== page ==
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Tuesday, March 13, 2012
Lectionary Scriptures: Numbers 21:4-9, Psalm 107:1-3, 17-22, Ephesians 2:1-10, John 3:14-21

Lent can be seen as a time of wandering in the wilderness, experiencing troubles, getting discouraged, and, one hopes, finding a way to keep on going in the midst of it all.  It is a time for facing our fears and doubts and hesitancies, our woundedness, and finding healing—perhaps in another who “was wounded for our transgressions, crushed for our iniquities; . . . and by his bruises we are healed.” (Isaiah 53:5)

Perhaps we can let Henri Nouwen’s concept of “The Wounded Healer” serve as a backdrop for looking at this week’s lectionary texts.  This statement is perhaps about as good a summary as one can find:  “Jesus is God's wounded healer: through his wounds we are healed. Jesus' suffering and death brought joy and life. His humiliation brought glory; his rejection brought a community of love. As followers of Jesus we can also allow our wounds to bring healing to others.”

Actually this week’s readings are full of troublesome, sometimes seemingly difficult to interpret, images.  As our Tuesday morning group found in discussion this morning, they can take us down many different avenues and leave us with a lot of unresolved questions.  But that’s life, isn’t it?  All of them seem, however, to involve the troubles we face in life, including the ones we bring upon ourselves, the ones sometimes called “sin,” and how we keep on going, even find healing.  Healing may even come through facing the wounds themselves, by seeing and sharing in the woundedness around us, by realizing that there are those (and One?) who are wounded by us, even suffer for us, giving their all.

We begin with oses and the Hebrew people wandering in the wilderness, complaining as they have done before.  (Numbers 21:4-5—See also Numbers 11:5-6)  Then the story takes a strange turn.  God sends poisonous snakes among them, until they cry out to Moses, “ . . . pray to the Lord to take away the serpents from us.”  (Numbers 21:7)   Now if one gets into the spirit of this strange story at all, one might expect God to miraculously make the snakes go away.  After all, isn’t that what we want?  A life with no troubles.  Here we are out in the wilderness where we shouldn’t be anyway; we’re hungry.  Shouldn’t God treat us better than that?  If you can’t do better than this, God, maybe we should just go back to Egypt.  And now these snakes are striking out at us everywhere we turn.  Make them go away!  Do we get that way at times when we feel like we are abandoned, in the wilderness, people and circumstances snapping at us around every corner?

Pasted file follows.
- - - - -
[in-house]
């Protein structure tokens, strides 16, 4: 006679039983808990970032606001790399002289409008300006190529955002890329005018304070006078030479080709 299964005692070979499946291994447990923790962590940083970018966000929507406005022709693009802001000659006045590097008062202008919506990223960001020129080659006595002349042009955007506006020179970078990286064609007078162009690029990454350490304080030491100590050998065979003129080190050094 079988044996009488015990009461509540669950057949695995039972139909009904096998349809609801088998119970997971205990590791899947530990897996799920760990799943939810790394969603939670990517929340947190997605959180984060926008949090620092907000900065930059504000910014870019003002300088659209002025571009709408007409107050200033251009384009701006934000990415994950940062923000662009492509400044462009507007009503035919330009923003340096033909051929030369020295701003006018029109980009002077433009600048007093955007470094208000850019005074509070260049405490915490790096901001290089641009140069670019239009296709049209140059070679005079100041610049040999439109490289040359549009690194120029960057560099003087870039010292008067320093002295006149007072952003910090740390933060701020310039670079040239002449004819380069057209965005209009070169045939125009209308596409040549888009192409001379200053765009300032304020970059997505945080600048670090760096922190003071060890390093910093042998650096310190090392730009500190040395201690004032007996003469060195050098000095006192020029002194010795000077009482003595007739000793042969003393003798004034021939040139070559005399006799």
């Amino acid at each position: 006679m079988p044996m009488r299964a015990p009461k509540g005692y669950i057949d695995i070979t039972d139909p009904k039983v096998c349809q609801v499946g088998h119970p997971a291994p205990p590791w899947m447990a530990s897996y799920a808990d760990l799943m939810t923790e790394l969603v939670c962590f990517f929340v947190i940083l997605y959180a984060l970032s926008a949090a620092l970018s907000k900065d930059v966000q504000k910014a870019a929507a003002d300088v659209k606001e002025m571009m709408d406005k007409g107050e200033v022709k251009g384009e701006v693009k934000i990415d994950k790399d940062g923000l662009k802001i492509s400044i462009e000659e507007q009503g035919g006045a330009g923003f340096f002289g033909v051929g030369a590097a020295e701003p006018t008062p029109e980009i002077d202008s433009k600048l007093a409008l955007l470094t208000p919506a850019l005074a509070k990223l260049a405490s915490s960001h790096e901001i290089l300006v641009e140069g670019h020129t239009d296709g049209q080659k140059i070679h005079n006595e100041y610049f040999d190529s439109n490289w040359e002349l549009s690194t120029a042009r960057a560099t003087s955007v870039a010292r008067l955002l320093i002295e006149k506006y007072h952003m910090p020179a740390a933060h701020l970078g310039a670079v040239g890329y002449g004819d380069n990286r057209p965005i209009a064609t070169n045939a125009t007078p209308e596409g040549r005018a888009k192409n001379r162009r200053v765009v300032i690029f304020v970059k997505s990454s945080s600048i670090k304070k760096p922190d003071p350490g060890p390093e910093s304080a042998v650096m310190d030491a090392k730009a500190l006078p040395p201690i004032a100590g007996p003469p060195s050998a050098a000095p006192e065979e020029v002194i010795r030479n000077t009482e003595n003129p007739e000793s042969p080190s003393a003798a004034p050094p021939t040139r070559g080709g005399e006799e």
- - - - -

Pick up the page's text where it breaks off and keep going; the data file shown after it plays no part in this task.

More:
Instead, God tells Moses to make a bronze serpent and set it on a pole.  When people get bitten they should look at the pole and they will survive the bite.  Now what are we to make of that?  I suppose one of the first and most obvious things is that the bites, the wounds, we suffer along life’s journey need not destroy us, but what is this about a serpent on a pole?  Is it some sort of homeopathic healing?

We could explore the significance of the serpent in the Old Testament as a symbol of the demonic.  We could look at the actual practice of worshiping serpent idols.  Is this story part of a transition in human understandings of appropriate ways to worship God?  Does it show God’s power to take even the demons and transform/overcome them, to turn them from wounding people to healing people?  Is it a call for the people to face their fears and thereby find healing?  Healing seems to be found in facing their woundedness and the cause of their wounds.

Here are thoughts from The Interpreter’s Bible that are worth including in our reflection and discussion.  We are told “that the worship of the brazen serpent was extant in the days of Hezekiah.  This story is probably told in order to reinforce the prophetic teaching that wanted to get rid of such objects of superstition, and to convince the people that it is Yahweh himself, not a magical object, that cures.”  We also read, “The fiery, red-inflamed wound, inflicted by the bite of the serpent, was healed by a look of faith to the bronze serpent which Moses had set up.  Here is an intimation at least of spiritual homeopathy . . .,” ending with the observation that “wounds heal wounds.”